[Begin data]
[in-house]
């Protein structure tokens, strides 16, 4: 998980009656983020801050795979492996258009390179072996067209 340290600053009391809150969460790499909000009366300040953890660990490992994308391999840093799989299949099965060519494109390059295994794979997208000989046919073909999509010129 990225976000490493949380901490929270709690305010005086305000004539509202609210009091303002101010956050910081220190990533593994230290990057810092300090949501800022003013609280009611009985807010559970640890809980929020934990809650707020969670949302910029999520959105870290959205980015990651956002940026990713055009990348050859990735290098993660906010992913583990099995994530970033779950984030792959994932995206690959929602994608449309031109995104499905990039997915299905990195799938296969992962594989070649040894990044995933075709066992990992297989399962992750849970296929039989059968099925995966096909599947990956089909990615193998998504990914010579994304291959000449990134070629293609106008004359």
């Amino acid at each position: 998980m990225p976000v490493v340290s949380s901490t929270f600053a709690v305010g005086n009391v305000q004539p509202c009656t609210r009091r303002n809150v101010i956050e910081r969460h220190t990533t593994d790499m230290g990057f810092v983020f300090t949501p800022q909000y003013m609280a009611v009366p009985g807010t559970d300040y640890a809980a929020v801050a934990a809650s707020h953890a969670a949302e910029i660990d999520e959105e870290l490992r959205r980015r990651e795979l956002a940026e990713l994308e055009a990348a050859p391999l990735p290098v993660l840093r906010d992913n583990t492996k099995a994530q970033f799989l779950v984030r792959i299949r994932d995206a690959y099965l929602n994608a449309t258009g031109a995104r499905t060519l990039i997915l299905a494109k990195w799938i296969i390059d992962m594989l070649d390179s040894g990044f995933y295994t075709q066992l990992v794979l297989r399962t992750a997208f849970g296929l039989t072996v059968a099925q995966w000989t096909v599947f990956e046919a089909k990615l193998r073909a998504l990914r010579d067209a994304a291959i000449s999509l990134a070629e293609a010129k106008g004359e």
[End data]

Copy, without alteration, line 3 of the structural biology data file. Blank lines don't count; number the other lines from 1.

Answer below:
């Amino acid at each position: 998980m990225p976000v490493v340290s949380s901490t929270f600053a709690v305010g005086n009391v305000q004539p509202c009656t609210r009091r303002n809150v101010i956050e910081r969460h220190t990533t593994d790499m230290g990057f810092v983020f300090t949501p800022q909000y003013m609280a009611v009366p009985g807010t559970d300040y640890a809980a929020v801050a934990a809650s707020h953890a969670a949302e910029i660990d999520e959105e870290l490992r959205r980015r990651e795979l956002a940026e990713l994308e055009a990348a050859p391999l990735p290098v993660l840093r906010d992913n583990t492996k099995a994530q970033f799989l779950v984030r792959i299949r994932d995206a690959y099965l929602n994608a449309t258009g031109a995104r499905t060519l990039i997915l299905a494109k990195w799938i296969i390059d992962m594989l070649d390179s040894g990044f995933y295994t075709q066992l990992v794979l297989r399962t992750a997208f849970g296929l039989t072996v059968a099925q995966w000989t096909v599947f990956e046919a089909k990615l193998r073909a998504l990914r010579d067209a994304a291959i000449s999509l990134a070629e293609a010129k106008g004359e």